The biggest political question in Colorado is how long Gov. John Hickenlooper can keep the act going.
The governor has been adept, to be sure.
On the one hand, the governor appeared in a commercial that was made with the help of the Colorado Oil and Gas Association in which the governor stated the obvious. Since the passage of Colorado’s new rules in 2008, Hickenlooper said, “We have not had one instance of groundwater contamination associated with drilling and hydraulic fracturing.”
Never mind that Colorado, to say nothing of the rest of the country, has had not one instance of groundwater contamination, according to the American Petroleum Institute.
In fact, there have been more than 1 million hydraulic fracturing jobs completed in the United States since the late 1940s and there has not been a single documented case of fracturing fluid defying gravity and rising through hundreds, if not thousands of feet of rock to contaminate fresh water Even the Environmental Defense Fund’s Scott Anderson conceded that “in the vast majority of cases, if wells are constructed right and operated right,” hydraulic fracturing will cause no problem.
Exactly why the Oil and Gas Association went along with the governor’s subtle misrepresentation is up for debate, but it otherwise makes sense. Why shouldn’t the association recruit the governor, if on his somewhat nebulous conditions? Any validation from a Democrat governor is helpful, after all.
Hickenlooper, on the other hand, had powerful incentive to come out in favor of fracking. He is, after all a political animal of the most clever variety, the kind of predator that looks like prey. He’s made a career out of that kind of camouflage. Heck, if he can keep playing this, he might just ride it to the Oval Office.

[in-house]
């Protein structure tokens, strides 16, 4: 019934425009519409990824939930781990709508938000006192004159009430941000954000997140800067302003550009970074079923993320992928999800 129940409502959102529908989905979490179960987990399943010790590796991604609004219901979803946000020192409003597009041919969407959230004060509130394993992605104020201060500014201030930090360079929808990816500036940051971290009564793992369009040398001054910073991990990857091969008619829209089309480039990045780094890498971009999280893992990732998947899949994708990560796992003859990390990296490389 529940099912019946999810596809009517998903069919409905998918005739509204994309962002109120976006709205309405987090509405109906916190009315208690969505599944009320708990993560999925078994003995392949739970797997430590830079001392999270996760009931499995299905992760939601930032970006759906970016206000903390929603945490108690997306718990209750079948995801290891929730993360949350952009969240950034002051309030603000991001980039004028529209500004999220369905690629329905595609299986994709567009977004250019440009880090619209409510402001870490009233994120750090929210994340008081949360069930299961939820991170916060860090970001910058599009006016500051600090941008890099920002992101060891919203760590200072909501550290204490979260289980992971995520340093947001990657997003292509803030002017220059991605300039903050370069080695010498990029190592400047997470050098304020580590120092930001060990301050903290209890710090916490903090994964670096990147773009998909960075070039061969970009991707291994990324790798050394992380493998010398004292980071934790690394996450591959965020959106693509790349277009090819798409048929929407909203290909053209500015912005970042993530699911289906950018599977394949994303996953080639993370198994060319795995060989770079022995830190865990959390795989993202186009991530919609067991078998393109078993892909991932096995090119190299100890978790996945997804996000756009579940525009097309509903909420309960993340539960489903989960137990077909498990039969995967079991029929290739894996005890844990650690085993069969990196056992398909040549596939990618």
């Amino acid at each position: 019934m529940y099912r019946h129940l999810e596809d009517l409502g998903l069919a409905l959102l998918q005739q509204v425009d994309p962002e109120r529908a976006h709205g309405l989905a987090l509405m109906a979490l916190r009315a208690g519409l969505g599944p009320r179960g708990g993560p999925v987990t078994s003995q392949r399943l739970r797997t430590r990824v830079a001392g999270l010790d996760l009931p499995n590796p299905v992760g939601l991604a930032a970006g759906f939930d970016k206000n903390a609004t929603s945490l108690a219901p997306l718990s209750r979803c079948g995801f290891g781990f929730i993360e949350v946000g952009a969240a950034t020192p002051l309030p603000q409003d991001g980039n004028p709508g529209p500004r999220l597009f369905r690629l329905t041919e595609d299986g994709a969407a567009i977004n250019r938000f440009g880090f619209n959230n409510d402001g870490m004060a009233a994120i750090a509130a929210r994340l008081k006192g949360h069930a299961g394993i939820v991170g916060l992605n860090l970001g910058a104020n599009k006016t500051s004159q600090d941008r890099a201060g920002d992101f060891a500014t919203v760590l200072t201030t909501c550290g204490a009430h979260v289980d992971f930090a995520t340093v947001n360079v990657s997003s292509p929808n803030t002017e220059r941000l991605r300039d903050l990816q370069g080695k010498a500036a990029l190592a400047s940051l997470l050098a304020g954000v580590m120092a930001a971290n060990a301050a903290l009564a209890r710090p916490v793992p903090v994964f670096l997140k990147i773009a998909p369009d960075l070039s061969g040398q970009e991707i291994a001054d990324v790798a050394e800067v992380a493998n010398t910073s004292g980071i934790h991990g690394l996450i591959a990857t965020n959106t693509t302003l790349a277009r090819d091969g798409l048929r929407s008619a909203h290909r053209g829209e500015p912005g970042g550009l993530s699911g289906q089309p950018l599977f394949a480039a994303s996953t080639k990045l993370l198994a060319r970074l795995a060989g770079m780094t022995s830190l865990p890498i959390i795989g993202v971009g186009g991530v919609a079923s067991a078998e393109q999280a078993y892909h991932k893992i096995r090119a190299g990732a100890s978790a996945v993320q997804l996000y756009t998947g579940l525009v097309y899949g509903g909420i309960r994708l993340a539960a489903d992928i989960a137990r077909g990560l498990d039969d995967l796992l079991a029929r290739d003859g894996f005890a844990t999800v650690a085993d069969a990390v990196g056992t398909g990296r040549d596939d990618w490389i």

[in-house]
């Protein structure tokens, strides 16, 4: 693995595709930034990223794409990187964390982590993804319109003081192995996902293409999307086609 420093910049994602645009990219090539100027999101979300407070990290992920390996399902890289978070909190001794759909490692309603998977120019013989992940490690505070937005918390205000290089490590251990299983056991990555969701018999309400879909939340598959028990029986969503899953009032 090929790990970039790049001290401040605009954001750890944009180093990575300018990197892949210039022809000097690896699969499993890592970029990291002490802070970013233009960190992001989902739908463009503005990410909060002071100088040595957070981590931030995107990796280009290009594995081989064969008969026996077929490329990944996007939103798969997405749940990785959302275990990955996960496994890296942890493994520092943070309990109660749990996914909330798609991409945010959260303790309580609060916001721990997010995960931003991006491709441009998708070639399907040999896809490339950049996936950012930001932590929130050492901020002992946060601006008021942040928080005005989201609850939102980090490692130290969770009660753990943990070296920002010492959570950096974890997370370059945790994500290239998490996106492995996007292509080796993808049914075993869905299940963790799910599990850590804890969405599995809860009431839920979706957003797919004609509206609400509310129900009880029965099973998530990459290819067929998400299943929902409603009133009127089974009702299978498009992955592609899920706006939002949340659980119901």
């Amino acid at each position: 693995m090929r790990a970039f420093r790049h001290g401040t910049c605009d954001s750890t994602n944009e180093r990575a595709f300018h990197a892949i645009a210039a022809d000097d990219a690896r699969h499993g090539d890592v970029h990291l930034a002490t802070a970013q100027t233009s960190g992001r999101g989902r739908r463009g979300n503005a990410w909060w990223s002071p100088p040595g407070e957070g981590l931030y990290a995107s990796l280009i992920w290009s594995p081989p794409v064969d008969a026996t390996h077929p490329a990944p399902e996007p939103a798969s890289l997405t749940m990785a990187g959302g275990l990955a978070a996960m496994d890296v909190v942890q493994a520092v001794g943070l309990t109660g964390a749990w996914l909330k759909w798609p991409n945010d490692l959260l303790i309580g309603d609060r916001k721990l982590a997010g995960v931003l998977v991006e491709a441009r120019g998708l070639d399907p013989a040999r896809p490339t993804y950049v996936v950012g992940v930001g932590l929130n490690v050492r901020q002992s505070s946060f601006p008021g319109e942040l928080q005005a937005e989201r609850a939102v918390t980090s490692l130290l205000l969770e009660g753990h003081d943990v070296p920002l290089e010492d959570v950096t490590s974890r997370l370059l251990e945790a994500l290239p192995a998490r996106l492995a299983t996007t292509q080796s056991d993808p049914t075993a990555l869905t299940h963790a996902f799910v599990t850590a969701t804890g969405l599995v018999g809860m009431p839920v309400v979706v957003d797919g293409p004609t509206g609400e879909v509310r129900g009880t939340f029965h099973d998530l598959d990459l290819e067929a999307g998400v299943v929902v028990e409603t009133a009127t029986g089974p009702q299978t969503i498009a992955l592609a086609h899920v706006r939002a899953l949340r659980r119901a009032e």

When he made the ad, Hickenlooper knew he’d be hauled into the enviro star chamber, confronted with his heresy and forced to recant.
Sure enough, 13 enviro groups expressed their horrified shock that a Democratic governor would suggest there was little danger in drilling and hydraulic fracturing.
The enviros said the picture painted by governor was misleading, which is, as we have seen, true.
Enviros said the Hickenlooper ad “misleads the public by ignoring the high incidence of groundwater contamination from spills and releases of toxic chemicals at or near drilling sites.”
Of course the governor never mentioned spills or releases of toxic chemicals. He talked about hydraulic fracturing, a subject on which he, as a geologist, has some credibility.
Hickenlooper has, of course, apologized profusely. Although it’s not recorded whether he commented, echoing Galileo, who said, “And yet it does move,” of the Earth when he confessed his home planet was the stable focal point of the universe.
“And yet water still doesn’t run uphill,” Hickenlooper might have muttered to no one but himself. Politically, of course, the governor has managed to accomplish the near impossible.
He has given ammunition to the energy industry, appeased enviros at least for now and kept casual watchers of Colorado politics bemused, but not irritated.